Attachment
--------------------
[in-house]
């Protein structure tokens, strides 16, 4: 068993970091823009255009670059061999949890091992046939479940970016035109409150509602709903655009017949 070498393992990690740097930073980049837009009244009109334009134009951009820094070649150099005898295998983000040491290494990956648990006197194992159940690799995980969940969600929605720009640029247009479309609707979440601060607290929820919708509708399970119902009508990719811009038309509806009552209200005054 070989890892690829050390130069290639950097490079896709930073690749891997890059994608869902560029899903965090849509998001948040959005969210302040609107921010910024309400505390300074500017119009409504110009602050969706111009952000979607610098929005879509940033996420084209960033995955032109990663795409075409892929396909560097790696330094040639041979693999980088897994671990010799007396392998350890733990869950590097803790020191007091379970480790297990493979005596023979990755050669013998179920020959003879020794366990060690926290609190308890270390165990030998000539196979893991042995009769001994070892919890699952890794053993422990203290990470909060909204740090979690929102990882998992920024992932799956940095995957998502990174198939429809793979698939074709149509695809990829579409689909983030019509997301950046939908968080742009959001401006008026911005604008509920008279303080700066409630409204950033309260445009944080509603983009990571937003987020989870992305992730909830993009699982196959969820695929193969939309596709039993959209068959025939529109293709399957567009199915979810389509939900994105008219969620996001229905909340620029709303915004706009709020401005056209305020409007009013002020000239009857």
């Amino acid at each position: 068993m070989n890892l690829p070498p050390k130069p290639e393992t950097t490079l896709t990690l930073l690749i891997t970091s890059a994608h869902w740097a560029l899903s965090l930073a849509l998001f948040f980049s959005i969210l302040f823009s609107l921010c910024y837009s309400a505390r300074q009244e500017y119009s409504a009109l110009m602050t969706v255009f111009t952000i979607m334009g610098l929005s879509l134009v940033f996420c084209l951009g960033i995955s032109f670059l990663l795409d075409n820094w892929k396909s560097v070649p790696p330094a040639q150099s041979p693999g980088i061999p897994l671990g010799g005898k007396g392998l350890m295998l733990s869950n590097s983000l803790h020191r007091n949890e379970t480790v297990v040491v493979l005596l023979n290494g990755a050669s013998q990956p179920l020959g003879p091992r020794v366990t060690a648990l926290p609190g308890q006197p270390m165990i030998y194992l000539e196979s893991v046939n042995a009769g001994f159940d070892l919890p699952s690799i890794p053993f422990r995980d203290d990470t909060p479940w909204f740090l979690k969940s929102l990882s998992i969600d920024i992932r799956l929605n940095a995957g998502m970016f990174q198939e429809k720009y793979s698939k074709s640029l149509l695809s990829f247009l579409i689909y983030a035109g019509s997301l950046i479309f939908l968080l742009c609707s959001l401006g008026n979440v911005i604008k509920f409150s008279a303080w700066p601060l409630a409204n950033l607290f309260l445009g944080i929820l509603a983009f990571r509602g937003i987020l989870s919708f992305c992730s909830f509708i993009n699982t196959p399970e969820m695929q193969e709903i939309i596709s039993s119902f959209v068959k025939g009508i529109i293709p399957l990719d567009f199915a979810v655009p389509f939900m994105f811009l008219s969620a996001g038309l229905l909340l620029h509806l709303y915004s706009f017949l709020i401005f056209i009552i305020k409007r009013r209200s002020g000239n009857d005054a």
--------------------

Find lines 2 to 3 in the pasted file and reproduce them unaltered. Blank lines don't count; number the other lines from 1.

């Protein structure tokens, strides 16, 4: 068993970091823009255009670059061999949890091992046939479940970016035109409150509602709903655009017949 070498393992990690740097930073980049837009009244009109334009134009951009820094070649150099005898295998983000040491290494990956648990006197194992159940690799995980969940969600929605720009640029247009479309609707979440601060607290929820919708509708399970119902009508990719811009038309509806009552209200005054 070989890892690829050390130069290639950097490079896709930073690749891997890059994608869902560029899903965090849509998001948040959005969210302040609107921010910024309400505390300074500017119009409504110009602050969706111009952000979607610098929005879509940033996420084209960033995955032109990663795409075409892929396909560097790696330094040639041979693999980088897994671990010799007396392998350890733990869950590097803790020191007091379970480790297990493979005596023979990755050669013998179920020959003879020794366990060690926290609190308890270390165990030998000539196979893991042995009769001994070892919890699952890794053993422990203290990470909060909204740090979690929102990882998992920024992932799956940095995957998502990174198939429809793979698939074709149509695809990829579409689909983030019509997301950046939908968080742009959001401006008026911005604008509920008279303080700066409630409204950033309260445009944080509603983009990571937003987020989870992305992730909830993009699982196959969820695929193969939309596709039993959209068959025939529109293709399957567009199915979810389509939900994105008219969620996001229905909340620029709303915004706009709020401005056209305020409007009013002020000239009857």
């Amino acid at each position: 068993m070989n890892l690829p070498p050390k130069p290639e393992t950097t490079l896709t990690l930073l690749i891997t970091s890059a994608h869902w740097a560029l899903s965090l930073a849509l998001f948040f980049s959005i969210l302040f823009s609107l921010c910024y837009s309400a505390r300074q009244e500017y119009s409504a009109l110009m602050t969706v255009f111009t952000i979607m334009g610098l929005s879509l134009v940033f996420c084209l951009g960033i995955s032109f670059l990663l795409d075409n820094w892929k396909s560097v070649p790696p330094a040639q150099s041979p693999g980088i061999p897994l671990g010799g005898k007396g392998l350890m295998l733990s869950n590097s983000l803790h020191r007091n949890e379970t480790v297990v040491v493979l005596l023979n290494g990755a050669s013998q990956p179920l020959g003879p091992r020794v366990t060690a648990l926290p609190g308890q006197p270390m165990i030998y194992l000539e196979s893991v046939n042995a009769g001994f159940d070892l919890p699952s690799i890794p053993f422990r995980d203290d990470t909060p479940w909204f740090l979690k969940s929102l990882s998992i969600d920024i992932r799956l929605n940095a995957g998502m970016f990174q198939e429809k720009y793979s698939k074709s640029l149509l695809s990829f247009l579409i689909y983030a035109g019509s997301l950046i479309f939908l968080l742009c609707s959001l401006g008026n979440v911005i604008k509920f409150s008279a303080w700066p601060l409630a409204n950033l607290f309260l445009g944080i929820l509603a983009f990571r509602g937003i987020l989870s919708f992305c992730s909830f509708i993009n699982t196959p399970e969820m695929q193969e709903i939309i596709s039993s119902f959209v068959k025939g009508i529109i293709p399957l990719d567009f199915a979810v655009p389509f939900m994105f811009l008219s969620a996001g038309l229905l909340l620029h509806l709303y915004s706009f017949l709020i401005f056209i009552i305020k409007r009013r209200s002020g000239n009857d005054a």